More than five years have passed since the Genting Group arrived in Miami to purchase the former Miami Herald building with the goal of bringing the world’s largest casino resort to our city.
Their pitch was straightforward: Embrace the development of a mega-casino along Biscayne Bay and in return, Miami will benefit from new jobs, new tourists, more tax revenue and billions in economic impact.
It was a tempting promise at a time when our community was still reeling from the Great Recession, but it was too good to be true.
Since 2011, neighborhoods surrounding Genting’s property and beyond have enjoyed an economic rebound that has surpassed even the most optimistic predictions.
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Private investment amounting to tens of billions of dollars is pouring into Miami Beach and downtown. Our region’s hotels are enjoying some of the highest average room rates in the country thanks to a record-setting number of tourists. New cultural outlets are opening their doors. Families and young professionals are moving into the urban core in droves. Small businesses are launching, and global firms are looking to Miami as their entry point into the United States.
All of this progress has taken place without a Las Vegas-style casino in our back yard. In fact, Genting’s property remains vacant today, even as new obstacles enter the company’s path to development. The Legislature in Tallahassee has refused to embrace full-scale gaming, and the city of Miami Beach filed a legal brief stating its categorical opposition to Genting’s development in July.
I supported Miami Beach’s legal filing as a sitting commissioner for the same reasons I opposed Genting’s plans back in 2011, when I served as immediate past chair of the Adrienne Arsht Center. Opening the door to unbridled casino gaming would destroy our community’s quality of life, tarnish Miami’s global brand and divert precious resources from sustainable industries.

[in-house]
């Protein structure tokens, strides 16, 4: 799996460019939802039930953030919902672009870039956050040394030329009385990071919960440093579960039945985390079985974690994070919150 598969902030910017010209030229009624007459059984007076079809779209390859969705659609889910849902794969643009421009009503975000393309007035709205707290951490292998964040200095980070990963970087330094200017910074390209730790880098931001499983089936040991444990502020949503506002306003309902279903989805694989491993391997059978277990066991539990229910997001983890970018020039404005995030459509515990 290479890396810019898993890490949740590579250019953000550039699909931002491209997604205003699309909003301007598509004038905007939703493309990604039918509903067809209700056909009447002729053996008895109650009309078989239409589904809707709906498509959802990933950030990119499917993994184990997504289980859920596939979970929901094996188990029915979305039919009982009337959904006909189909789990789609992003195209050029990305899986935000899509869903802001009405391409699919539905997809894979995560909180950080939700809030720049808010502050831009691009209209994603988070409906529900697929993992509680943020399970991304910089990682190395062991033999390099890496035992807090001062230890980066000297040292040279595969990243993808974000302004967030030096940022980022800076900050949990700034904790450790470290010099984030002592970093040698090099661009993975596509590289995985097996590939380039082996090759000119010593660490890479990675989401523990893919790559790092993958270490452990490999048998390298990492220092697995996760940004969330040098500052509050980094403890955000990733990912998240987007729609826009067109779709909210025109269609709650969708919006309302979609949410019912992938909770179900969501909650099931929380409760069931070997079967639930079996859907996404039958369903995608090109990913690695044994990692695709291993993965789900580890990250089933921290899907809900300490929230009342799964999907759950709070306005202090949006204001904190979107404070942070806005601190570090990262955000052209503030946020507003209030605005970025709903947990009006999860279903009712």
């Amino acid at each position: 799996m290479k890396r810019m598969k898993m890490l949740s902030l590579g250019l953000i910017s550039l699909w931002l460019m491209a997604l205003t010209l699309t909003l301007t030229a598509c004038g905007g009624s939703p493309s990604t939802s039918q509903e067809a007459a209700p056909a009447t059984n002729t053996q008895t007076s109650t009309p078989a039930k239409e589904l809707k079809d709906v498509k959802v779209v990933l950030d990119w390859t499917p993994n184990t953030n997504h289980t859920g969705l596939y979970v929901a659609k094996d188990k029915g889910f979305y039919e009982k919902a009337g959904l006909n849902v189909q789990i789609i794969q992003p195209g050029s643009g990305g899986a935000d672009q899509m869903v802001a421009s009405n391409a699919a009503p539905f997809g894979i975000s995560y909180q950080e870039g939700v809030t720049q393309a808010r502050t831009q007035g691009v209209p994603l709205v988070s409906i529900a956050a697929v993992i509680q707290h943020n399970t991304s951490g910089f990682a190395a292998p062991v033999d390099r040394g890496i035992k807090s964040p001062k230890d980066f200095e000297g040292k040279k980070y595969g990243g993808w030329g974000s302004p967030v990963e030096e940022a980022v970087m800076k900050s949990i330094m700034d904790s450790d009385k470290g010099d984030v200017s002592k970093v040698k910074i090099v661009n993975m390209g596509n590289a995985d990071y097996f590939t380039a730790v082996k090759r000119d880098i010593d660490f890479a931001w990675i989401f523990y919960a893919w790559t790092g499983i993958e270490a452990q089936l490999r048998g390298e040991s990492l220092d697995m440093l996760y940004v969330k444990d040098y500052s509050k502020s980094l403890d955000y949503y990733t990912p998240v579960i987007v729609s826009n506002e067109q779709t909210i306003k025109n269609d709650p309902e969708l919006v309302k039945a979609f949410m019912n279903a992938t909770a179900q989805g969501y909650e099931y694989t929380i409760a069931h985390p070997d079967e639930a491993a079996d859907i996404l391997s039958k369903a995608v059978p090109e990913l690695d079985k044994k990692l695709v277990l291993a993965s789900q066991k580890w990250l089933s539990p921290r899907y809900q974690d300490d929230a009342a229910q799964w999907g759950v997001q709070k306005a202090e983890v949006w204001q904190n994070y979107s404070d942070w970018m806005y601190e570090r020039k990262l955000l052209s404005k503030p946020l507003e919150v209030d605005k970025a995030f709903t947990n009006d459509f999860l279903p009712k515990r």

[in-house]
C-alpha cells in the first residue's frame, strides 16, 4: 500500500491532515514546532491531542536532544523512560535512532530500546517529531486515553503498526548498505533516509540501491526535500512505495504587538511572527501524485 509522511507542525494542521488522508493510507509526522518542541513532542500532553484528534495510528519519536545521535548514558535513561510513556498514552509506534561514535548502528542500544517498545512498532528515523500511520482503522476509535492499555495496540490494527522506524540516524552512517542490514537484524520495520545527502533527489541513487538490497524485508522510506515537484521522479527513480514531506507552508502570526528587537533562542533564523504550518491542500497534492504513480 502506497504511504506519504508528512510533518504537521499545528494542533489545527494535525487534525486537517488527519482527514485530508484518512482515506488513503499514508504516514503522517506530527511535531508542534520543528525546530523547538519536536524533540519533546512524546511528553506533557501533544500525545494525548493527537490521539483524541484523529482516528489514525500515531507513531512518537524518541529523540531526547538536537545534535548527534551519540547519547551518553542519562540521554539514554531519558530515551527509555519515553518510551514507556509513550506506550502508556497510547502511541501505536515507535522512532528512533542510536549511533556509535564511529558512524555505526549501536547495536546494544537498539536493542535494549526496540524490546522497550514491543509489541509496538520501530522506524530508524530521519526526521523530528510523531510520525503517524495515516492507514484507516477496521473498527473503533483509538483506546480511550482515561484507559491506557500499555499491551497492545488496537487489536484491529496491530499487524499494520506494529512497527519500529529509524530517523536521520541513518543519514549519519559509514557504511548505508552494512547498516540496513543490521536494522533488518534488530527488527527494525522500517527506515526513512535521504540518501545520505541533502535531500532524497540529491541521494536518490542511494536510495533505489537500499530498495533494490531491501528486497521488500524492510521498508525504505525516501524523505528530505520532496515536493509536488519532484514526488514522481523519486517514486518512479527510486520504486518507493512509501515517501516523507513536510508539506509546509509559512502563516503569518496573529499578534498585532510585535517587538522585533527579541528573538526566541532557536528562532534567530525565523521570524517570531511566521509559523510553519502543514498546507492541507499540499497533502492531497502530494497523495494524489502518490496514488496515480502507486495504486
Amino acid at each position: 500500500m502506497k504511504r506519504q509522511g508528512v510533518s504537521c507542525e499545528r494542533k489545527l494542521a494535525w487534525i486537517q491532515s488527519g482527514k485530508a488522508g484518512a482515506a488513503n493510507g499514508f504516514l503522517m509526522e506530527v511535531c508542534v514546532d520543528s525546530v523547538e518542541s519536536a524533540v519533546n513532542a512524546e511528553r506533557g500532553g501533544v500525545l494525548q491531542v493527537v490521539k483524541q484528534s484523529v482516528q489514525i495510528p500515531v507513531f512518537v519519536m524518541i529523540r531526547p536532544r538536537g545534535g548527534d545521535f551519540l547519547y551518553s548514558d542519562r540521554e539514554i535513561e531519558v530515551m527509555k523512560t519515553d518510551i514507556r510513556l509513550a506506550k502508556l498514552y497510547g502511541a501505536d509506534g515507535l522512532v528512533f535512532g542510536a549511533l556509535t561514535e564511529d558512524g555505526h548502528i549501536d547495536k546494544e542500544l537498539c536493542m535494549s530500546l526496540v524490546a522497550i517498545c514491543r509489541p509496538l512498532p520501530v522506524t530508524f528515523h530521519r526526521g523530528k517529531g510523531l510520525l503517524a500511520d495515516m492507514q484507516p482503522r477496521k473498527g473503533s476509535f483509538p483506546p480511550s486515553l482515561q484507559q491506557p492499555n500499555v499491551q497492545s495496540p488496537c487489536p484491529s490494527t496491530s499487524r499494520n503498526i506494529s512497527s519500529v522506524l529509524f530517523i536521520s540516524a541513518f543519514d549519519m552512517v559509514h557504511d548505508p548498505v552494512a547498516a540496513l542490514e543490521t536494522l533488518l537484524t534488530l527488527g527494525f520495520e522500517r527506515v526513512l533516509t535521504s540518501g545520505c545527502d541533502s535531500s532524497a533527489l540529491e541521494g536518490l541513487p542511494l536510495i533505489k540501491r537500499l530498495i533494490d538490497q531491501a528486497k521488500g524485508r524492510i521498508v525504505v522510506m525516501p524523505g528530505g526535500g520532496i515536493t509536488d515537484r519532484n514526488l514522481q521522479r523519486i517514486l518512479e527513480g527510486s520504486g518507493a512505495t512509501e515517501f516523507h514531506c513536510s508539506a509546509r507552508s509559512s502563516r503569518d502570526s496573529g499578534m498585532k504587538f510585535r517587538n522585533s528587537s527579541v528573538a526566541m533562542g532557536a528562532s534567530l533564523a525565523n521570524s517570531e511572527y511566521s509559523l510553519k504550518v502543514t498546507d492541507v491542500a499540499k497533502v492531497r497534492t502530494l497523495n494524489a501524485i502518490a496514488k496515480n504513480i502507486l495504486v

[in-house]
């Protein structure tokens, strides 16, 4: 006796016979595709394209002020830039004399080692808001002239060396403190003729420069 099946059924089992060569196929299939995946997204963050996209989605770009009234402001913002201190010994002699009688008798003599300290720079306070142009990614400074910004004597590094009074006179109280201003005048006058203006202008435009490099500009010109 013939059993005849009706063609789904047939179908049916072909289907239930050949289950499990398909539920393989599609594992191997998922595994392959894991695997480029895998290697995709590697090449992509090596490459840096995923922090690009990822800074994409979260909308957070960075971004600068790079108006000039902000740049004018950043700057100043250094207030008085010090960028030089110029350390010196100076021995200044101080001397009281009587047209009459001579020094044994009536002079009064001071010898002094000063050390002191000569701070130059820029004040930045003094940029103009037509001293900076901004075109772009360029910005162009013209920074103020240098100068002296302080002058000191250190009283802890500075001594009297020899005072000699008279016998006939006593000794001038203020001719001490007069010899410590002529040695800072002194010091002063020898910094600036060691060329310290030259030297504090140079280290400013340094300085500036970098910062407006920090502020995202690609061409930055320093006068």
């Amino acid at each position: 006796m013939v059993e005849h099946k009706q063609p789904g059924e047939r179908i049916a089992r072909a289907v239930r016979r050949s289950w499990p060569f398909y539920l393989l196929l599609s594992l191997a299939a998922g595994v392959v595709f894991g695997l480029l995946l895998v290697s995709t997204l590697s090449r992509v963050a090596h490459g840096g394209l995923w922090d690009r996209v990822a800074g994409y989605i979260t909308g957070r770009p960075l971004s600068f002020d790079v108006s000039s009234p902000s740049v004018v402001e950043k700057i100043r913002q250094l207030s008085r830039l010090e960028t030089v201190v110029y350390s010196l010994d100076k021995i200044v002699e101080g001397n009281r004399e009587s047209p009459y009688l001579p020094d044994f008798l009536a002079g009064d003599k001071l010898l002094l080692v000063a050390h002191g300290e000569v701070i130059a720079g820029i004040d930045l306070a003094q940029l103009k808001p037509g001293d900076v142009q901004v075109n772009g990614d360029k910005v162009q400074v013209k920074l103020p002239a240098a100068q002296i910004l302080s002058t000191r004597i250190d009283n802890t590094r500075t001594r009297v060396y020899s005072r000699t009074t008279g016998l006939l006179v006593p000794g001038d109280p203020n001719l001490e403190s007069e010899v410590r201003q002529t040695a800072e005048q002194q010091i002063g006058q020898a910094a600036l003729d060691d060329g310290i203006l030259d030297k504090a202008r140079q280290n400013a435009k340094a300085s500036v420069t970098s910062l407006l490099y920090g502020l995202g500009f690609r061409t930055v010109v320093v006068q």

As a public servant and lifetime Miami-Dade County resident, I believe a casino in the heart of downtown would clog our community’s roads and bridges, which are already overburdened with gridlock as our residential and tourism populations grow.
As a businessman, I fear expanding gaming would dilute the world’s perception of Miami as a cosmopolitan commercial hub whose best days are still to come.
Rather than investing false hope in an unstable casino economy, we should be putting our energy and dollars into growth sectors like technology, education and the life sciences.
And as a father-to-be, I fear expanding gaming in my hometown will expose future generations to the well-documented social ills derived from casinos — from heightened crime and gambling addiction to drug use and unemployment.
Miami-Dade’s municipalities, businesses and civic groups should follow Miami Beach’s example by formally opposing Genting’s plans and putting our collective energy toward initiatives that will protect and improve our quality of life.
For example, Miami Beach is upgrading its public parks, improving mobility with the addition of a street car and integrating new technologies within its infrastructure grid to make life on the Beach safer and more efficient. All of these projects will be possible without the tax revenues from casinos.
Plenty of communities across America and around the world rely on gambling to put people to work, lure visitors and spur economic growth.
Fortunately, Miami isn't one of them — and we've got the track record to prove it.
Ricky Arriola is a Miami Beach commissioner, an Adrienne Arsht Center board member and CEO of Inktel Holdings.